The guy went away and the car.... just...... sat....... there.

Until the day Sam called me to the office.

Sam wanted me to put it back together and make it run.
BWAHAHAHAHAHahahahah......... BWAHAHAHAHAHahahaha......

I lost my breath for a while. What Sam was asking for was a miracle.
Not only are Renaults hard enough to work on, as they generally break faster than anyone can repair them, but this one had been taken apart years before and left in pieces. That's a possible death blow to even a good car, let alone this Franco boat anchor.

Sam was serious. He had just bought the car for scrap value, and wanted me to put it together so he could make a serious profit. Sam was serious about money. He paid me serious cash every week, and we never joked about money. Seriously.

Ok.... I said to myself: "Self, you have to blow Sam off this idea he's going to make money or he will never let this go".

Out back we went, to look over the Renault. Parts in boxes, parts on the seats, parts under the hood, milk cartons full of bolts....... "Gulp....."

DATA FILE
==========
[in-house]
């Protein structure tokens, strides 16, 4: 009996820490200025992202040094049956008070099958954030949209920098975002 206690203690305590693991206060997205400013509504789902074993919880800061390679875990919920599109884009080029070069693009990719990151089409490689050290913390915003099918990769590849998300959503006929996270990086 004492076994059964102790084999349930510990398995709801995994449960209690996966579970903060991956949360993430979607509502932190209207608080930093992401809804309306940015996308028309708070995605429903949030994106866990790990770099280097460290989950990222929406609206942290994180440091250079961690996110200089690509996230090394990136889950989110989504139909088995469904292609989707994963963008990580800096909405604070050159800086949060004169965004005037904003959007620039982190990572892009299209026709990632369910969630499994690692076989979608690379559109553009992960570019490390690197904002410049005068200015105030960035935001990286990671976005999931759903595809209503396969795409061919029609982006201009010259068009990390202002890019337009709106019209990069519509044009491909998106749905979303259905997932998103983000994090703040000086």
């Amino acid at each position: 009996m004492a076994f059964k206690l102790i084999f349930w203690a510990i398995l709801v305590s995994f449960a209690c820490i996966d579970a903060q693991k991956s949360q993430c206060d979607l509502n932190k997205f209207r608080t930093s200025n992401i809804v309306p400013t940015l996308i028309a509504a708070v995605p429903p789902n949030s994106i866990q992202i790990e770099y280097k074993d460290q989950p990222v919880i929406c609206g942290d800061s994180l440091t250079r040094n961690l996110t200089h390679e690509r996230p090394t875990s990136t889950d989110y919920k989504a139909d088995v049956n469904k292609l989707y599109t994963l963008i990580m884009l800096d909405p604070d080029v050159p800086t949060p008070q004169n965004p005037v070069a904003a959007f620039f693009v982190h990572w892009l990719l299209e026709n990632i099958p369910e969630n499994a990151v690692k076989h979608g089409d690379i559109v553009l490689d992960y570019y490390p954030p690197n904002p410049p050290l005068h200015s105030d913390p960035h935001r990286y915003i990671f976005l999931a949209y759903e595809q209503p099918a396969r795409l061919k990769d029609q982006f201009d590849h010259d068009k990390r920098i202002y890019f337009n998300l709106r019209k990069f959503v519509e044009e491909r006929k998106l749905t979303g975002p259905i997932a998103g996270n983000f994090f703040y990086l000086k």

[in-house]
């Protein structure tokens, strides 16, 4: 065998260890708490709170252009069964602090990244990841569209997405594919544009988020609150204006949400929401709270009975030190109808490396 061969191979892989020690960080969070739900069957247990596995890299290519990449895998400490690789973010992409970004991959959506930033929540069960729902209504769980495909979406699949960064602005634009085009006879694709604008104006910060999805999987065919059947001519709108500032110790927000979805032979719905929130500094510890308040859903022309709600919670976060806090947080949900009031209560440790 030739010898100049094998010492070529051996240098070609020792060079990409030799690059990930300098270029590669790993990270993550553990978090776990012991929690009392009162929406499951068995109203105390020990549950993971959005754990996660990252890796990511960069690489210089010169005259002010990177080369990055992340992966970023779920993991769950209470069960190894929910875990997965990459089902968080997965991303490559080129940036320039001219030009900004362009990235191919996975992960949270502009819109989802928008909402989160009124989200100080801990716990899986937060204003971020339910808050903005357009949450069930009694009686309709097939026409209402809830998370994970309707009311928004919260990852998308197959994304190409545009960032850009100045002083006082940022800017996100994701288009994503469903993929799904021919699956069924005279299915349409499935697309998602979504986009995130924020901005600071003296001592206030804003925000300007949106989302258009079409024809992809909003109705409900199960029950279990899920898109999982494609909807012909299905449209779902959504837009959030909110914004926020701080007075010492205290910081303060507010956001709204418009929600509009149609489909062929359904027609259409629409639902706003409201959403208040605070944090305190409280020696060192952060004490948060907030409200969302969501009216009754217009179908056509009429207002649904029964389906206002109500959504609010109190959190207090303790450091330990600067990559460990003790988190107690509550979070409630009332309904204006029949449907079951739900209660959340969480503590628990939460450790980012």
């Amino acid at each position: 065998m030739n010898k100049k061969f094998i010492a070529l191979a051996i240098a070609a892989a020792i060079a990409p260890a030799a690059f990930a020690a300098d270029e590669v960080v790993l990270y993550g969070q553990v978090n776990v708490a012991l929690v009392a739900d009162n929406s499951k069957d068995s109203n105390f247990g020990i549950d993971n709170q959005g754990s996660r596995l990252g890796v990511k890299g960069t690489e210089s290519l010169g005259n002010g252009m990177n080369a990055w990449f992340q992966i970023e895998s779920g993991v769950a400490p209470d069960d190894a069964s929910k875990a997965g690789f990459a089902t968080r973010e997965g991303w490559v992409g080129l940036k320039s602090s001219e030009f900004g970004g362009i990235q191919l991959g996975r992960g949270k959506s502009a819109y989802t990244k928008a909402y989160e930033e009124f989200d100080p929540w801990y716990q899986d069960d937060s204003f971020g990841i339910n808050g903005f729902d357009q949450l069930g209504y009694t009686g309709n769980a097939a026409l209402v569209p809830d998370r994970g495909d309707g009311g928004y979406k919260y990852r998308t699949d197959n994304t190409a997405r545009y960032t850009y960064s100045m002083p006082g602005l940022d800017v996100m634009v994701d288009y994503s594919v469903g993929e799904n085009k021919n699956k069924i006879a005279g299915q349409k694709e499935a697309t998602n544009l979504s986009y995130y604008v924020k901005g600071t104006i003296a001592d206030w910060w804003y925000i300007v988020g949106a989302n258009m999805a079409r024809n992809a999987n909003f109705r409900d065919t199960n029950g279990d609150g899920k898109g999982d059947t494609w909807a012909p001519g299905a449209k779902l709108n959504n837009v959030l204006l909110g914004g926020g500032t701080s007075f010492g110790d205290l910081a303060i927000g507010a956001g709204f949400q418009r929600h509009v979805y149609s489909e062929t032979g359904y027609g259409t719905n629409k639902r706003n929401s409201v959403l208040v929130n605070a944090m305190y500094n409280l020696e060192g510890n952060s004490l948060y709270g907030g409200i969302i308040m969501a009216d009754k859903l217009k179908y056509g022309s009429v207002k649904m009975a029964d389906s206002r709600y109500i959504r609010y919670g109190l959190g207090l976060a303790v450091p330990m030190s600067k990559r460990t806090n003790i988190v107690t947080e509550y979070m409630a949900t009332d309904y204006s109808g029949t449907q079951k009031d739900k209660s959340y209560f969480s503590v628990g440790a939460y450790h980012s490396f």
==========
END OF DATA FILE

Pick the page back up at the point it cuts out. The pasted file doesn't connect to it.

"Sam, it needs the head rebuilt at the machine shop. It needs all the exhaust valves replaced. It needs a head gasket set. It needs a timing belt. It needs a serpentine belt because it's missing. It needs oil, filters, plugs, and wires. It needs a thermostat. It needs........"

Sam: "I already have that stuff on the way and the machine shop will have the head back on Monday".


Me: "Ok.... Sam.... I didn't take it apart. It's a 1.7 liter engine and we have no documentation on it. It's a night mare from the word go and will take me days to put together. I'll have to figure everything out as I go, and.... I'll do it for three times book" (that means three times whatever the labor book says the job should pay).

Sam: "DONE!" without a blink.

DOUBLE MERDE! He was ready for that. I should have said five times book.

It took me one day to make it run. (There was a time when I was really, really, good at this stuff).

Now, I told you all this stuff just so I could tell you this last part, which is classic Renault.

Remember when I said the serpentine belt was missing, and I hadn't taken it off? Well.... it took me one day to make the car run, and run sweet. It took me another half a day to put on the belt, and that should have taken five minutes.